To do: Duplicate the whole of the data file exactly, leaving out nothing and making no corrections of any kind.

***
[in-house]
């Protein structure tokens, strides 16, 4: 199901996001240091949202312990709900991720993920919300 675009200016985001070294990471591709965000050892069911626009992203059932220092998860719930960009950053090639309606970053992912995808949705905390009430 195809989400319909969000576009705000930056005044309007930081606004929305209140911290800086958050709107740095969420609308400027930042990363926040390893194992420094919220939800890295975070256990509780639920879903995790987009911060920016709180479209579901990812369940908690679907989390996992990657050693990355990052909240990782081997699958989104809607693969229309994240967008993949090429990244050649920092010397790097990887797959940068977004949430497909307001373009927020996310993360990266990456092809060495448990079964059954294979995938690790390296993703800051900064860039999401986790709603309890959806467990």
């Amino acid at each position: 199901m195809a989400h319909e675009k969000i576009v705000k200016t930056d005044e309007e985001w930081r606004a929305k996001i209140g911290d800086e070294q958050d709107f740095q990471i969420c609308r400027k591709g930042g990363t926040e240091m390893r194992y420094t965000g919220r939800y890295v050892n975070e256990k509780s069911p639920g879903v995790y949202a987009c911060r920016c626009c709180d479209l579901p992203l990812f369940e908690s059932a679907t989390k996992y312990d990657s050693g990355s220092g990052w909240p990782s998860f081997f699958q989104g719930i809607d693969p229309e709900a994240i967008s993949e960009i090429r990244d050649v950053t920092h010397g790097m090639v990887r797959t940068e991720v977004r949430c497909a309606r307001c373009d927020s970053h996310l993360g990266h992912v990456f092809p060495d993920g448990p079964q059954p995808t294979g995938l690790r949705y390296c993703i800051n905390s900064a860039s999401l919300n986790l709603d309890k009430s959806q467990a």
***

[in-house]
């Protein structure tokens, strides 16, 4: 199901996001240091949202312990709900991720993920919300 675009200016985001070294990471591709965000050892069911626009992203059932220092998860719930960009950053090639309606970053992912995808949705905390009430 195809989400319909969000576009705000930056005044309007930081606004929305209140911290800086958050709107740095969420609308400027930042990363926040390893194992420094919220939800890295975070256990509780639920879903995790987009911060920016709180479209579901990812369940908690679907989390996992990657050693990355990052909240990782081997699958989104809607693969229309994240967008993949090429990244050649920092010397790097990887797959940068977004949430497909307001373009927020996310993360990266990456092809060495448990079964059954294979995938690790390296993703800051900064860039999401986790709603309890959806467990």
């Amino acid at each position: 199901m195809a989400h319909e675009k969000i576009v705000k200016t930056d005044e309007e985001w930081r606004a929305k996001i209140g911290d800086e070294q958050d709107f740095q990471i969420c609308r400027k591709g930042g990363t926040e240091m390893r194992y420094t965000g919220r939800y890295v050892n975070e256990k509780s069911p639920g879903v995790y949202a987009c911060r920016c626009c709180d479209l579901p992203l990812f369940e908690s059932a679907t989390k996992y312990d990657s050693g990355s220092g990052w909240p990782s998860f081997f699958q989104g719930i809607d693969p229309e709900a994240i967008s993949e960009i090429r990244d050649v950053t920092h010397g790097m090639v990887r797959t940068e991720v977004r949430c497909a309606r307001c373009d927020s970053h996310l993360g990266h992912v990456f092809p060495d993920g448990p079964q059954p995808t294979g995938l690790r949705y390296c993703i800051n905390s900064a860039s999401l919300n986790l709603d309890k009430s959806q467990a």